Twisting Up Timezones

This week's maths focus was planned to be on time zones and I sat there on Sunday evening looking around for some web resources to help convey those concepts to my Year Seven class. For some reason, as I stared at the time zone map from worldtimezone.com, my mind wandered back to a conversation I'd had with a colleague about my favourite reality TV show Survivor. (Everyone has a weakness - cigarettes, gambling, golf, chocolate .... Survivor!) Sensing that maybe I was a reality television fan, she had also asked if I watched the show The Amazing Race. I've only watched the show on the odd occasion but her suggestion bobbed back into my mind as I pondered a hook, a reason for students to be exploring the concepts and the mathematics behind the world's time zones.

So, in my typical style, I started designing a challenge that would blend time zone differences, travel times and choices that involved time calculation. I started by finding an easy to read Episode Guide site where each season had each episode neatly summarised in a paragraph. I decided that the focus would be just on moving around the world and gave Season One a try as a test run. The first episode had the contestants starting in New York and flying to Johannesburg in South Africa, so I used Fare Compare to find flights starting today that would fit the bill. Even though money isn't a focus at the moment in our Mathematics, I figured it wouldn't hurt to add the ticket costs along the way as well. I also thought that getting the kids to use Powerpoint as a tool would be an easy way to standardise everything, making each slide a leg of the challenge. amazingslide1

So, part of this Amazing Race is work out the best choices to get from one destination as outlined by that particular season to the next. You can see that my earliest choice for a flight was an 11.15 am flight from JFK (I know that this isn't quite how the show works but this provides the decision making element). I recorded that plus the GMT zone, the ticket costs (Fare Compare automatically converted the costs into Aussie dollars but if I used another site or a particular airline site, then there is always the handy XE Currency Converter site) the time spent travelling including time spent on stopovers, the arrival local time with a converted time for the originating time zone. That would be plenty for the students to play around with.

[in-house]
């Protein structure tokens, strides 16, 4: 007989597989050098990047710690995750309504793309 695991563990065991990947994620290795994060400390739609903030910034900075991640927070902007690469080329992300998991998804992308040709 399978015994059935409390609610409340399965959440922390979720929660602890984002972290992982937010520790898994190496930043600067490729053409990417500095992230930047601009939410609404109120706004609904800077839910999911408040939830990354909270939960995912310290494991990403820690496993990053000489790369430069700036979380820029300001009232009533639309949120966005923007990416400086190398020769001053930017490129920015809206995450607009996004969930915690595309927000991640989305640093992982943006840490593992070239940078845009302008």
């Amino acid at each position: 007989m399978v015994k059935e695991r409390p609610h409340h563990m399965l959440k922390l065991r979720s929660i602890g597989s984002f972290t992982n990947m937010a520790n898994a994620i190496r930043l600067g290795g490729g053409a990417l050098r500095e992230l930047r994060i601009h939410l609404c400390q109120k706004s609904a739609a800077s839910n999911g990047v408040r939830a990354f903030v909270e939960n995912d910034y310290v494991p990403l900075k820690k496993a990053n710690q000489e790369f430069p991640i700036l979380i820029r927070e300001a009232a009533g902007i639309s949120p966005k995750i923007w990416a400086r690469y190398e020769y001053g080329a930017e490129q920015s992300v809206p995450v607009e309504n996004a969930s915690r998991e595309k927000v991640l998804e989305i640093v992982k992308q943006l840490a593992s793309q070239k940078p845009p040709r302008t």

So, the students are in teams of two or three and are aiming to cover at least two legs per day. After each leg, the team must program in an overnight stay before hunting for the next flight to the next destination. This may turn out to be too ambitious on my part but some teams covered three legs in today's hour. There are two "prizes" on offer - one for the first team to get through the designated season with correct calculations by week's end, and a second for the team that makes the best choices and solves the season in the least fictional time.

In general, the kids really got into the task although a number needed help in navigating the complex Fare Compare site. The tendency was to punch the two destinations in and take the top result. With the premium being on saving time not money, students had to be shown how to sort the results to give the shortest flight times and make better choices. After all, no one wants to spend ten hours in one airport and seventeen in another before arriving at the required city 37 hours after departure just to get a bargain basement fare when a direct flight will get one there in under fourteen! We'll see how it goes.

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3 thoughts on “Twisting Up Timezones

  1. Chelsea

    This is a great article, it reinforces the idea that teachers must always be thinking outside of the box! I am a junior in college and am following your blog for a technology class.

    Reply
    1. Graham Wegner

      G’day Chelsea, thanks for dropping by. Hope you find this blog useful as long as you realise that my ideas are all still works in progress and certainly not always polished ideas! What are you studying in college?

      Reply
  2. Sue

    Good teachers are always trying to improve their lessons. Especially with students working in groups, it can be difficult to find all the nuances. Using many techniques always helps in the learning process

    Reply

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